As we were sitting in the classroom, thinking about a subject that we all love to mess with, we often got to ideas that use lots of statistics and databases. Then we thought of how effective can mining the internet be in certain subjects, and what isn't already done. We came up with many ideas, all from different areas, but when Tomer insisted that we can't invent a smart student card, we took our second best option and started working on a project that can tell you where to live based on your individual needs and qualities. Considering the amount of people that are relocating these days and the growing need for a definite answer to the question “Where should I live”, this app has the potential to be used by a wide variety of people coming from various areas around the globe. We present our app that tells its users what is the best country for them. We present to you: "Where Should I Live".

What it does

Our application tells you what is the best country in the world for you and your family, based on your ages, professions and salaries. Moreover, it uses online databases and knows first about every new data. It does more then just checking if your family can live in this country financialy - It uses much deeper information, such as the crime and the life quality in every country.

How we built it

In order to get the information, we used Jsoup to export and research online databases. We processed the information into what we needed and calculated every country's score using java. We used Kolin and java together to optimize our code. We also developed an android app to serve as our GUI in order to allow the user to conveniently input the information required and receive the final result in a simpler way.

Challenges we ran into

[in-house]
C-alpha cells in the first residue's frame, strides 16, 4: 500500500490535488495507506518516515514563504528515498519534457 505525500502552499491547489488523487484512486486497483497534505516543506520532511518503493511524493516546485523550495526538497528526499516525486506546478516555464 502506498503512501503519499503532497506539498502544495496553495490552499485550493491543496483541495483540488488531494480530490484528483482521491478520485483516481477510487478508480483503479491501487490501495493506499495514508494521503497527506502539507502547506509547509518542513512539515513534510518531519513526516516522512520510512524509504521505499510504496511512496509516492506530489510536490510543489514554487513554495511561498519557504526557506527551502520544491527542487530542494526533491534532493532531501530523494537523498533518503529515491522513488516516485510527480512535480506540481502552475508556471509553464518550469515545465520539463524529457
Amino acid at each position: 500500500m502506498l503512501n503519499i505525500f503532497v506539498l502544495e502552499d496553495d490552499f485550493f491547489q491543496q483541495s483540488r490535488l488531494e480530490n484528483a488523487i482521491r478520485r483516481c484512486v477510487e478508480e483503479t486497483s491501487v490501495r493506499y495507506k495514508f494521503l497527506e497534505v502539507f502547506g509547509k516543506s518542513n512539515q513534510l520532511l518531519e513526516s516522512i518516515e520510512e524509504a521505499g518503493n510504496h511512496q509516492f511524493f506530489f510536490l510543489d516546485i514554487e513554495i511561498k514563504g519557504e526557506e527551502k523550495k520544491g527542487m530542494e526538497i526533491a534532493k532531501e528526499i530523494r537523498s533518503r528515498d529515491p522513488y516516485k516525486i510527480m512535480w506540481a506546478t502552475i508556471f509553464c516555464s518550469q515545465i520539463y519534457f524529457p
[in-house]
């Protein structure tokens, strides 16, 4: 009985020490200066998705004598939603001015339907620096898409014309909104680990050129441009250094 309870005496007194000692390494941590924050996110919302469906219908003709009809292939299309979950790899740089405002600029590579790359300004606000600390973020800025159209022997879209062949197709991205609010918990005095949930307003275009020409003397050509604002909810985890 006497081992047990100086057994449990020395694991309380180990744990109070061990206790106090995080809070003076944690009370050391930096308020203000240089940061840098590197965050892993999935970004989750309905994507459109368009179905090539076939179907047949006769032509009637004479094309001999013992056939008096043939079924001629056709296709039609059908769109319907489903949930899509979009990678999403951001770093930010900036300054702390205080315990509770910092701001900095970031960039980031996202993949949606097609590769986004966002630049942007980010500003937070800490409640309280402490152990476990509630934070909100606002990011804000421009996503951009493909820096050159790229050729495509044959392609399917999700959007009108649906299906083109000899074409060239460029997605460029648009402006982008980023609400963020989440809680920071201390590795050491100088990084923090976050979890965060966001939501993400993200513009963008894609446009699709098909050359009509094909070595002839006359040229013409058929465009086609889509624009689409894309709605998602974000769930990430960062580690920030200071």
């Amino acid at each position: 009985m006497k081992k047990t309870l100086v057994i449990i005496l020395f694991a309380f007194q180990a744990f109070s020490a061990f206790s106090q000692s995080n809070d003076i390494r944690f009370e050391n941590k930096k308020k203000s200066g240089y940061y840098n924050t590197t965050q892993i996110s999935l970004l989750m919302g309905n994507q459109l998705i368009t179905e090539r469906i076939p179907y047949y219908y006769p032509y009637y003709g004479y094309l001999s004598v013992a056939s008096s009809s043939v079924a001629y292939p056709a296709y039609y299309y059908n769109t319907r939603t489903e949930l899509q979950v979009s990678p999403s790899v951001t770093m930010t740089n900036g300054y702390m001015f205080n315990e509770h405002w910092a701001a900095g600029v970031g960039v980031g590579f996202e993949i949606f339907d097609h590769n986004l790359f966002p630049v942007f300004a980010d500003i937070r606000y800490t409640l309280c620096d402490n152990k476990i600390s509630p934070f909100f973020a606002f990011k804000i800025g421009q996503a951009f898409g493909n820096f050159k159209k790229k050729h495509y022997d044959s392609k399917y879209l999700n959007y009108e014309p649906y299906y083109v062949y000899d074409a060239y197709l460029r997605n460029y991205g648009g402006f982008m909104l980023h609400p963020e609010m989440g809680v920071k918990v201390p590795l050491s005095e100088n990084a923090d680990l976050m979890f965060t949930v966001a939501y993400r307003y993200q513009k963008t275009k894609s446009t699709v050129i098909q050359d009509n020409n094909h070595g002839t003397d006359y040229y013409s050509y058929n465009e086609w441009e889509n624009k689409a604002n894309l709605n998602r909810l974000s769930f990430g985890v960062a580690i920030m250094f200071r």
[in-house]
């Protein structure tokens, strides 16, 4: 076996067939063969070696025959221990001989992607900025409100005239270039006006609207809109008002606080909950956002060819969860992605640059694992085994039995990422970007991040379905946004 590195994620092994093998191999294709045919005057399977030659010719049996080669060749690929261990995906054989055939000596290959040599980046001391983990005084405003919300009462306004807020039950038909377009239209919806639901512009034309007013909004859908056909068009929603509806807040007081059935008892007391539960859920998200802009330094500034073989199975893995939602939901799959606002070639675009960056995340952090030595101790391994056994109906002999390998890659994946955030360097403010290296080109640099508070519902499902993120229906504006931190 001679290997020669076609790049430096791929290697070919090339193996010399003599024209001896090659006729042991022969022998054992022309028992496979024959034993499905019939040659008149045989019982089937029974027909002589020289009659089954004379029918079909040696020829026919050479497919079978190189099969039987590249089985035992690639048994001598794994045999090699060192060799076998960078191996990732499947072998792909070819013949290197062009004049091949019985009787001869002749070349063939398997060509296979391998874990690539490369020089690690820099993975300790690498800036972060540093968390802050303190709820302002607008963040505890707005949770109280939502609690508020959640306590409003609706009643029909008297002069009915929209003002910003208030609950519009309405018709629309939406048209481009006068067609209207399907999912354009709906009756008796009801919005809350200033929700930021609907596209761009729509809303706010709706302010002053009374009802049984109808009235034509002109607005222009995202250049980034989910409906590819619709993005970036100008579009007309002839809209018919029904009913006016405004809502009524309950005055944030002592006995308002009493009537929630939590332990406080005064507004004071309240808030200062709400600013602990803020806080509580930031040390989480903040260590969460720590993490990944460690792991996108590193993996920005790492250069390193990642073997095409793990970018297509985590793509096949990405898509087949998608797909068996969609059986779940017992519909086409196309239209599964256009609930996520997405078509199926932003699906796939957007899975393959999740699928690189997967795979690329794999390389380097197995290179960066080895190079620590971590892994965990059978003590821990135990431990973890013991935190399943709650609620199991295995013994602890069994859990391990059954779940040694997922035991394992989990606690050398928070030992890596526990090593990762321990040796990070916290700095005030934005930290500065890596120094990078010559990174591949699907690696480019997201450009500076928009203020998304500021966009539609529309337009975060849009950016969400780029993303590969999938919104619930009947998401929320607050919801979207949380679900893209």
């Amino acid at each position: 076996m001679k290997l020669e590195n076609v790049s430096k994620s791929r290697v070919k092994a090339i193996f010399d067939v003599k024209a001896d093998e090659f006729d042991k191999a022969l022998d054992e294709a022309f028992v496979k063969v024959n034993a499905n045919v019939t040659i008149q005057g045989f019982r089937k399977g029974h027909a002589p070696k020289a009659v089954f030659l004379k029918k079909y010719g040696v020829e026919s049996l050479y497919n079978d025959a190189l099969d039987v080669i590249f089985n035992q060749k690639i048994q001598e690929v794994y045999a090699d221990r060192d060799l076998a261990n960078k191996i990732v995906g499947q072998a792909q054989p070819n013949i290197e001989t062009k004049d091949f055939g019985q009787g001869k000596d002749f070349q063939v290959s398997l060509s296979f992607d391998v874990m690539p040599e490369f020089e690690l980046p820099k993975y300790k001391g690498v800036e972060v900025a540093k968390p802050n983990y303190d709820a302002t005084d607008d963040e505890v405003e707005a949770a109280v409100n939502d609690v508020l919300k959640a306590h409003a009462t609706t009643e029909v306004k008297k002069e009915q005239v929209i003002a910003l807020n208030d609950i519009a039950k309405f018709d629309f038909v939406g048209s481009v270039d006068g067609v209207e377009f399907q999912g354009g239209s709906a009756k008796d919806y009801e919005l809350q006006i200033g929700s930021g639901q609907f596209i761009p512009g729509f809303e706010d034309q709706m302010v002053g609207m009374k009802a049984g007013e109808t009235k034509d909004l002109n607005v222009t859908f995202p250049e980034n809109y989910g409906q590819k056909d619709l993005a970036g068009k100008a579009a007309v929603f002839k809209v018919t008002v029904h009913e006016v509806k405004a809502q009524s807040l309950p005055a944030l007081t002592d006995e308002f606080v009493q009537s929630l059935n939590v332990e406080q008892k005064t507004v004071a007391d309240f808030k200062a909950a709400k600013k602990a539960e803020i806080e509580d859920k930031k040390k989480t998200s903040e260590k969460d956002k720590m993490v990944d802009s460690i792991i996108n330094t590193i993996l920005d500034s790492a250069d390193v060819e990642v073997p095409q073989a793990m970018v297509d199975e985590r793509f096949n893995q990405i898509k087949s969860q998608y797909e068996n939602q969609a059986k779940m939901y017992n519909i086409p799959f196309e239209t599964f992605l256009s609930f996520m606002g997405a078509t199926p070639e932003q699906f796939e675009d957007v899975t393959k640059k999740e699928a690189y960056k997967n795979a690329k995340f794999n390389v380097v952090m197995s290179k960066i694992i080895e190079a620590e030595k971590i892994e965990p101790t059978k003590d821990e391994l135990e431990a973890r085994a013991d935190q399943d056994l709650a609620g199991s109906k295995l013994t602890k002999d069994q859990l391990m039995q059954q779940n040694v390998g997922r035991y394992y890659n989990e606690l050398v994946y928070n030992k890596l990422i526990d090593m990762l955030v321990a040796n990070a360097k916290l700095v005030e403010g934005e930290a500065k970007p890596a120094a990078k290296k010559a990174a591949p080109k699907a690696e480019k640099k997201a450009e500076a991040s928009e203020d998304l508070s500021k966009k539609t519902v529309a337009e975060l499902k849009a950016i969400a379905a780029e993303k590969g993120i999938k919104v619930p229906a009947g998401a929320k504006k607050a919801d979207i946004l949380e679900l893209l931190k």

Firstly there were lots of databases, but almost every one of them wasn't good enough. some were easy to find such as the HDI, but others were almost impossible. some databases were built terribly and were very complex, and it took more time to understand how to get to the information inside easly. Another chalange we had was to use all of

Accomplishments that we're proud of

One accomplishmest we were very proud of was finding the database for salaries by different jobs and countries. after finding it, which was quite an accomplishment by itself, we had to understand how to get to it, since it was built in a very complexed way. Luckily, we succeeded getting the data out of it, and to use it in our calculations.

What we learned

First, we learned the importance of friendship, and the plessure in working so close to the 'cyber cyber cyber' master - Tomer Talgam. We learned how to use data mining, and how to access the information we need from all sorts of databases. We learned about the structure of web pages and how to enter there databases, and how to use Jsoup. Not all of us new before how to program in Java, and we all do now. We learned how to work as a team and we almost had no problems in that field. And the most importent thing we learned, is that we can survive more than 30 hours without sleep.

What's next for Where Should I Live

We first want to rely on more resources such as the happines index and the freedom index. We then want to consider the users's abilty to enter different countries (by his and his family passport). For instance, we can't send someone from Israel to an enemy state, and we don't feel like sending anyone to North Korea (no offense Kim). After that we want to use people's preferences, such as religion, in order to provide them with a more suitable country. And most important, we want to make our app worikng on every smart student card (that of course we will create in the next hackathon).

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